Last week’s CPI release supported the trend of slowing inflation as the data came in just about right on the expectations with CPI running 3.2% YoY and Core CPI at 4.7% YoY, but the Producer Price Index (PPI) had a surprise on the high side with July PPI rising 0.3% versus 0.2% expectation. As rates are ticking higher across the maturity spectrum, it seems that more investors are believing the Fed’s mantra of “higher for longer”. Among the conundrums in the current environment is imagining what the Fed’s impetus is to make significant rate cuts if the US economy does not have a recession, and then, what does the rest of the yield curve look like in that environment? Do we stay inverted or does the belly and the end of the curve need to be higher? That question must be part of the equation that is causing another rate shift higher, and this presents a challenge to stock valuations.

The week ahead includes retail sales numbers and housing data, as well. This data is important because it provides signals on the underpinnings of economic activity and consumer attitudes. The Fed and the economy are at an interesting juncture. Unemployment/labor numbers are amazingly strong, consumers are still spending, and as a result inflation is becoming harder to suppress. If the Fed backs off too much, it could lose what seems like a good grip in its fight. Also, at this point, it is hard to foresee rate cuts of such significance that the middle of the curve makes sense. Therefore, we are being cautious as the equity markets have moved higher very quickly and we could be facing an interest rate environment that most bullish investors did not anticipate.

We still have lots of Summer and nice weather to come – no matter what the markets do!

“Be happy in the moment, that’s enough. Each moment is all we need, not more.”Mother Teresa

Weekly Commentary (8/7/23) – Markets Pull Back to Start August on a Sour Note

August 7, 2023 

Markets pulled back last week as interest rates rose and Fitch downgraded the U.S.’s credit rating due to the nation’s rising deficits, high debt levels, and an “erosion of governance.”

For the week, the DJIA lost 1.1% while the S&P 500 gave back 2.3%. The tech-heavy Nasdaq declined 2.8% as earnings from a few high-flying tech stocks disappointed. International markets also finished in the red. For the week, the All Country World Index ex-USA finished lower by 2.4% while emerging market equities (MSCI EM) pulled back 2.4%. Small company stocks, represented by the Russell 2000, finished lower by 1.2%. Fixed income, represented by the Bloomberg Aggregate, declined 0.6% for the week as yields moved higher. As a result, the 10 YR US Treasury closed at a yield of 4.05% (up ~ 09 bps from the previous week’s closing yield of ~3.96%). Gold prices closed at $1939.60/oz – down 1.06% as the U.S. dollar rose 0.38% on the week. Oil prices rose to close at $82.82 per barrel, up 2.78% on the week.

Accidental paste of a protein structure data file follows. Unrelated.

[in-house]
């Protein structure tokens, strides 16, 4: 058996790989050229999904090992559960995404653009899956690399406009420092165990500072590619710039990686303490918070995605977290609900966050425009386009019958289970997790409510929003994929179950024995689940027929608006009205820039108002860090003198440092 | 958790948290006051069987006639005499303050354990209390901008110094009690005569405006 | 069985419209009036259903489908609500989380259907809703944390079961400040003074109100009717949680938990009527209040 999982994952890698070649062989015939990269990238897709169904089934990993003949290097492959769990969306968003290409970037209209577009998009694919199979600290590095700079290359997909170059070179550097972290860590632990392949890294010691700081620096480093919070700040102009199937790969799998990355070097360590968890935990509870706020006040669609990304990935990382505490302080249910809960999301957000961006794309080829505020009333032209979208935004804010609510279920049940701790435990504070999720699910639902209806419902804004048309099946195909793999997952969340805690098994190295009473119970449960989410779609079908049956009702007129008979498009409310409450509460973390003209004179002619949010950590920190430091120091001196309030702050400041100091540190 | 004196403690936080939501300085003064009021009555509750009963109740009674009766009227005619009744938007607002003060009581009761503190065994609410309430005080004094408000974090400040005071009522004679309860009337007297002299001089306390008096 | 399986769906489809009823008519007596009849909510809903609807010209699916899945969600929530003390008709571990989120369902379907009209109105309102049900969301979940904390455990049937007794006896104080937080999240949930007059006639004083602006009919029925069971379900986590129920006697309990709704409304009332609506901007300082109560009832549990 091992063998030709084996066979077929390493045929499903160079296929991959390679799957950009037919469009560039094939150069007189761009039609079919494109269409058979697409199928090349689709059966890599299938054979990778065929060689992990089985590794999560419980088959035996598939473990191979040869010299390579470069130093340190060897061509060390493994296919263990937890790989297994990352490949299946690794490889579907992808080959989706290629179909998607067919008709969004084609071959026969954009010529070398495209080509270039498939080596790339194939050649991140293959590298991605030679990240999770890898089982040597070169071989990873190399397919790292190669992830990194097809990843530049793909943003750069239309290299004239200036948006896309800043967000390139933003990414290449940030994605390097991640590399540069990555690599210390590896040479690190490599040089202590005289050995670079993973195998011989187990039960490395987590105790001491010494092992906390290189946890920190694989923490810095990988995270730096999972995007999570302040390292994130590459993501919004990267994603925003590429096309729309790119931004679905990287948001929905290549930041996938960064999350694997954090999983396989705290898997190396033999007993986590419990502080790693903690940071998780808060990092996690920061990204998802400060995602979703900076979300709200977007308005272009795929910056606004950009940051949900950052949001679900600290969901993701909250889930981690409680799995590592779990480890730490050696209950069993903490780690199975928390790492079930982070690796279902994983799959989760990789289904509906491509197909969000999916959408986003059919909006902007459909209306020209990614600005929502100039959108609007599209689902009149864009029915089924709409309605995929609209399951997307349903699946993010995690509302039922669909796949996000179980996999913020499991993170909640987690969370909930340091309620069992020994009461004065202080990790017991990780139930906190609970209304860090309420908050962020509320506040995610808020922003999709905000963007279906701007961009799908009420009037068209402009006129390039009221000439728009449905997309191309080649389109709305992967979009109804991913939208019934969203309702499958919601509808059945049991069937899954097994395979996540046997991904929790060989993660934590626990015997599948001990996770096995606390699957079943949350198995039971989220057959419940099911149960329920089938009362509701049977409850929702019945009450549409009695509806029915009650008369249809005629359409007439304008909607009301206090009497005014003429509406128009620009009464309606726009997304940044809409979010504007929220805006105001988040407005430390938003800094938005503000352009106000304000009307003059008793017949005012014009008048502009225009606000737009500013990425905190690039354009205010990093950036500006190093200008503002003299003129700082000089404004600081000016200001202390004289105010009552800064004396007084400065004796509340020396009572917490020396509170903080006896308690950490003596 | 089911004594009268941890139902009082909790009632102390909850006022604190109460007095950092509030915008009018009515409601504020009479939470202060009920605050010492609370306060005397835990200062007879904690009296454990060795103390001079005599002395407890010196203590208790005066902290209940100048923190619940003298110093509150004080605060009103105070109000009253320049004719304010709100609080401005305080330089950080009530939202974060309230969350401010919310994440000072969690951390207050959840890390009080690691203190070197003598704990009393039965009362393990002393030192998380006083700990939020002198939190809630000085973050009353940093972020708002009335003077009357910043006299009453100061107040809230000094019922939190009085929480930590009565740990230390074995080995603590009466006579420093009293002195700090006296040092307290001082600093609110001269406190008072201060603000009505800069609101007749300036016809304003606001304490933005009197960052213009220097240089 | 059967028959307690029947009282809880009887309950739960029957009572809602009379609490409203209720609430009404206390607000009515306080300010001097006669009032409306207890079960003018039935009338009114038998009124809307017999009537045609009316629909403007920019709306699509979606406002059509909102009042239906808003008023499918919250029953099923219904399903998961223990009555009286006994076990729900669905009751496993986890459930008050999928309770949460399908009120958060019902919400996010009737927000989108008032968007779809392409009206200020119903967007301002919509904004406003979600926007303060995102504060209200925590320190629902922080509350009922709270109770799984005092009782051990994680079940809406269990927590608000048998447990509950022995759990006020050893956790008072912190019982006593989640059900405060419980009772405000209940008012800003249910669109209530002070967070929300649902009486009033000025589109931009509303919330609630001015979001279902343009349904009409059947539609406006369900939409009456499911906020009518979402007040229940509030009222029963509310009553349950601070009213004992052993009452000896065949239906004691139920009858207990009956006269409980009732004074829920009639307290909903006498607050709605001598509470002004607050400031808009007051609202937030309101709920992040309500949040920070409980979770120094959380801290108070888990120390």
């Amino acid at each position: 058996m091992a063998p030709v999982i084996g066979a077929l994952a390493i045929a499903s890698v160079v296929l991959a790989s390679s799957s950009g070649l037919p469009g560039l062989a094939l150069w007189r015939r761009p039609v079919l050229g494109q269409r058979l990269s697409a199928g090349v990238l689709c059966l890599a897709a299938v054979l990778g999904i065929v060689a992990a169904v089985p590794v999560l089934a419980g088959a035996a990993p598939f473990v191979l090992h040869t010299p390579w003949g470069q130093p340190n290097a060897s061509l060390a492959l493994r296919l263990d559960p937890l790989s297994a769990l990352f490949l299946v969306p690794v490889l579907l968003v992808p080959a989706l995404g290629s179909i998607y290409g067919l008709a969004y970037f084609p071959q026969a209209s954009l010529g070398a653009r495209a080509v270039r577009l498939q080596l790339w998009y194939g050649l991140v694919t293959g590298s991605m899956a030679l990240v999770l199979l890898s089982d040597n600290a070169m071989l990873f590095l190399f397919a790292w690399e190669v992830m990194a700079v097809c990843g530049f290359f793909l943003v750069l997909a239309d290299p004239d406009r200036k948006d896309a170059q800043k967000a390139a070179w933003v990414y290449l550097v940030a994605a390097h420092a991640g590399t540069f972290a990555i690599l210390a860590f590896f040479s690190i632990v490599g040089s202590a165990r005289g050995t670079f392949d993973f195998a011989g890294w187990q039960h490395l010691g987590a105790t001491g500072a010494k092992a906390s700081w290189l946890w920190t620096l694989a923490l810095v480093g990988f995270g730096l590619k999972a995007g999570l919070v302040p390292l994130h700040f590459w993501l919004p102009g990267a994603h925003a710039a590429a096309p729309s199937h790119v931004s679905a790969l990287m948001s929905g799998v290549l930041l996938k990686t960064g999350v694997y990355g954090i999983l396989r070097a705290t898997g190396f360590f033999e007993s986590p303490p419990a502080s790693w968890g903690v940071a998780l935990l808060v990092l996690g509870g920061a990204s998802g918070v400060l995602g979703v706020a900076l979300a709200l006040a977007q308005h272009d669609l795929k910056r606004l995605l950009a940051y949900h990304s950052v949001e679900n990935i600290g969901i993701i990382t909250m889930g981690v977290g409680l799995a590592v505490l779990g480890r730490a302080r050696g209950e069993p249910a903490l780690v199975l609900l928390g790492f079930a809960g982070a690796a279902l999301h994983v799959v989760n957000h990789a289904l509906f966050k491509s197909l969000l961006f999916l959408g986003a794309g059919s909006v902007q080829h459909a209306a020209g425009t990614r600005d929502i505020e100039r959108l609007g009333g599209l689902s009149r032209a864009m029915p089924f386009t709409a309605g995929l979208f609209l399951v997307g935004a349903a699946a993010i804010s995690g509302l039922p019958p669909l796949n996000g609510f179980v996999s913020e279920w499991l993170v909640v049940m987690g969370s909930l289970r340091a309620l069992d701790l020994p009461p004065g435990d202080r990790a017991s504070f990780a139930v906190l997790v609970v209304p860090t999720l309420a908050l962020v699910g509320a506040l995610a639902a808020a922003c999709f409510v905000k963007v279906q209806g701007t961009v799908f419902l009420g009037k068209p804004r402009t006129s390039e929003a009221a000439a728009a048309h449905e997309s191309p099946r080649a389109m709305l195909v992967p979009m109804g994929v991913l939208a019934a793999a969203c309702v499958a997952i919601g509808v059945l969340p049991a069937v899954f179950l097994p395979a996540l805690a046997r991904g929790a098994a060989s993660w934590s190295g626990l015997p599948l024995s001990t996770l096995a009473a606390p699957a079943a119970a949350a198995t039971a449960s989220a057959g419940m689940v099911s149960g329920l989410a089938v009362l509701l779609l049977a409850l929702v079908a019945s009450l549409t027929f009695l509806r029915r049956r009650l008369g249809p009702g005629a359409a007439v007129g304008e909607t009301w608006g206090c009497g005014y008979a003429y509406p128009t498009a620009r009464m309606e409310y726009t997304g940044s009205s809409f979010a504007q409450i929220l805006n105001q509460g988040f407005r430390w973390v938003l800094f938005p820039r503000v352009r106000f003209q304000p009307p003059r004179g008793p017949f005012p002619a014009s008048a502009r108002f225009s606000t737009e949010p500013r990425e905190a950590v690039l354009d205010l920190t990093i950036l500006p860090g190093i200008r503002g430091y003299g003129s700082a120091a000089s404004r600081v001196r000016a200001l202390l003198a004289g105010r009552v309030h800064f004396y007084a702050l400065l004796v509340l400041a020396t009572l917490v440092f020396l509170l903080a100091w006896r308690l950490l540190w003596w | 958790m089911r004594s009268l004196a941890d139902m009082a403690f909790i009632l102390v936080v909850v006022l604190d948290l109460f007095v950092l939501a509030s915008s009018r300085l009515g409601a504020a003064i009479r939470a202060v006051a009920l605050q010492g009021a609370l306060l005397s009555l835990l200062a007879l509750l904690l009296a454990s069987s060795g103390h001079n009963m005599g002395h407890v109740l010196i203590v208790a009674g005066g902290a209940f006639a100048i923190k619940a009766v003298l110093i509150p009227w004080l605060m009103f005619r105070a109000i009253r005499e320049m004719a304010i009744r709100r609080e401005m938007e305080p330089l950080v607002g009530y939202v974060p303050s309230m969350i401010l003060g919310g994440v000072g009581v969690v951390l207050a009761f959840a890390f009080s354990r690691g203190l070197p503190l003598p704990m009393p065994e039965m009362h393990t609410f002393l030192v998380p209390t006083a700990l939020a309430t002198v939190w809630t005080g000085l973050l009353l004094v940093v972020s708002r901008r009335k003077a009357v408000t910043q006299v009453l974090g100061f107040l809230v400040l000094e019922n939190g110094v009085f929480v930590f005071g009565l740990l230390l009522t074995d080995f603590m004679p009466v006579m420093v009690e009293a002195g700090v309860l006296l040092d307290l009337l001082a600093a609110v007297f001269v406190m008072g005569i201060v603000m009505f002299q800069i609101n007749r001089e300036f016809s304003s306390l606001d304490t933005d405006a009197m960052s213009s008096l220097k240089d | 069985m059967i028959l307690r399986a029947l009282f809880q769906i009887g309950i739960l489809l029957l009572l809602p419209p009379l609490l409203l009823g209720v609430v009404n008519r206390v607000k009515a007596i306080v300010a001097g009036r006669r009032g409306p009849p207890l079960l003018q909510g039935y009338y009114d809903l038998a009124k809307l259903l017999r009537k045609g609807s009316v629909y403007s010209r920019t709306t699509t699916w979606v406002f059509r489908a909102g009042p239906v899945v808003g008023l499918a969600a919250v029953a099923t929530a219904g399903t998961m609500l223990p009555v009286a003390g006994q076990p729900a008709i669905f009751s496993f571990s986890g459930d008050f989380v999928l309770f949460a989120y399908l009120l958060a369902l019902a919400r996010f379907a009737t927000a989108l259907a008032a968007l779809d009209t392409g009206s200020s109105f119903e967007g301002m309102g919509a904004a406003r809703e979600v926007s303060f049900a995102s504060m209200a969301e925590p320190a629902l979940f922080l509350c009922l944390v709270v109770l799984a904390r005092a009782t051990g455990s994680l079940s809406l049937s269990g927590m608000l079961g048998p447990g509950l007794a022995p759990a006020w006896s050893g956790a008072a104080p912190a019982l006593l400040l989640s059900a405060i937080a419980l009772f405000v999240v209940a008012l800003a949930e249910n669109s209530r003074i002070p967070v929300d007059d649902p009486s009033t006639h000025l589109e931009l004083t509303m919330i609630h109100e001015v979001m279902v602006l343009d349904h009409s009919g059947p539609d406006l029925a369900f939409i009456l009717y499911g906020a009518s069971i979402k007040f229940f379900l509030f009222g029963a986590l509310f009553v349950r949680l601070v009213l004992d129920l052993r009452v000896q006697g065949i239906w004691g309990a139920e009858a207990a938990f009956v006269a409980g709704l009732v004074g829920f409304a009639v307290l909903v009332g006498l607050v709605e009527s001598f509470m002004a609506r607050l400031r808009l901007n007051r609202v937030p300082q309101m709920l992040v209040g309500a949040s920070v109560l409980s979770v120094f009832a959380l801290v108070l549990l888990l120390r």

Last week saw a number of economic releases and earnings reports. Economic news released last week echoed the soft-landing narrative for the U.S. economy while also pointing to sticky wage inflation. June job openings came in at 9.58M versus 9.65M expected. July non-farm payrolls were 187K versus 200K expected. So a mixed message – while openings and payroll gains came in less than expected, wage growth surprised to the upside. The unemployment rate held steady at 3.5% while the labor force participation rate remained steady at 62.6 … no surprises there. The strength of the U.S. labor market will help to soften the blow from any potential recession (which will likely not arrive in 2023). Earnings releases last week were mostly as expected. S&P 500 companies are on pace to report a decline of 5.2% in earnings during the 2nd quarter – the worst quarterly performance since 2020. Although earnings have declined, on average, more than 70% of companies reporting have beaten expectations. While earnings have been declining, revenues are expected to grow 0.6% year-over-year, according to FactSet.

The week ahead holds a few important events that investors will be watching closely – July CPI comes out on Thursday while PPI gets released on Friday along with the University of Michigan Consumer Sentiment Index. The inflation reports will be watched closely as they may give a clue to future Fed action.

Enjoy the last few weeks of summer!

“Dreams will get you nowhere, a good kick in the pants will take you a long way.” – Baltasar Gracian